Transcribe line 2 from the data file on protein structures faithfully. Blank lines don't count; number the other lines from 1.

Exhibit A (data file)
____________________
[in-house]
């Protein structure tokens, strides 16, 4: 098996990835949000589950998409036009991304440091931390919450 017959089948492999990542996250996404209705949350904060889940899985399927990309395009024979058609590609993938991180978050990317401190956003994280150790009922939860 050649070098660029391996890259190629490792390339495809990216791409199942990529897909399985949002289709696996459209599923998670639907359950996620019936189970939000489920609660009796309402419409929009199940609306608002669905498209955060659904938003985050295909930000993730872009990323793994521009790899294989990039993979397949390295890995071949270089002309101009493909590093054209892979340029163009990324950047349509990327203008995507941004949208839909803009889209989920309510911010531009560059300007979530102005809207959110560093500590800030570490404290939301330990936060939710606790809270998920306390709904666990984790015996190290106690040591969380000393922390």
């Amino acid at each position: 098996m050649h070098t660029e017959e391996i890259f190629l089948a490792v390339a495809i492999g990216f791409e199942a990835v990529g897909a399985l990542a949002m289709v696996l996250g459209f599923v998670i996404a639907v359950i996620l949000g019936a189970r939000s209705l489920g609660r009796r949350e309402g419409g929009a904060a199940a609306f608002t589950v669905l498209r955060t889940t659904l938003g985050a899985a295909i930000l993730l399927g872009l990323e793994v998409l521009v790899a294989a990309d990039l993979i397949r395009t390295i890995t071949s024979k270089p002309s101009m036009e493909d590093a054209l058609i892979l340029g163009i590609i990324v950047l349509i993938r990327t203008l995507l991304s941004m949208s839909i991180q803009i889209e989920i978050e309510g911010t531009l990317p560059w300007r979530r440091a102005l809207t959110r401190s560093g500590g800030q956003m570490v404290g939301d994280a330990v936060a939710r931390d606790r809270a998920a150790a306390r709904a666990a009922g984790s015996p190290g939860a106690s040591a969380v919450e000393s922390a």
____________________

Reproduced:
């Protein structure tokens, strides 16, 4: 098996990835949000589950998409036009991304440091931390919450 017959089948492999990542996250996404209705949350904060889940899985399927990309395009024979058609590609993938991180978050990317401190956003994280150790009922939860 050649070098660029391996890259190629490792390339495809990216791409199942990529897909399985949002289709696996459209599923998670639907359950996620019936189970939000489920609660009796309402419409929009199940609306608002669905498209955060659904938003985050295909930000993730872009990323793994521009790899294989990039993979397949390295890995071949270089002309101009493909590093054209892979340029163009990324950047349509990327203008995507941004949208839909803009889209989920309510911010531009560059300007979530102005809207959110560093500590800030570490404290939301330990936060939710606790809270998920306390709904666990984790015996190290106690040591969380000393922390």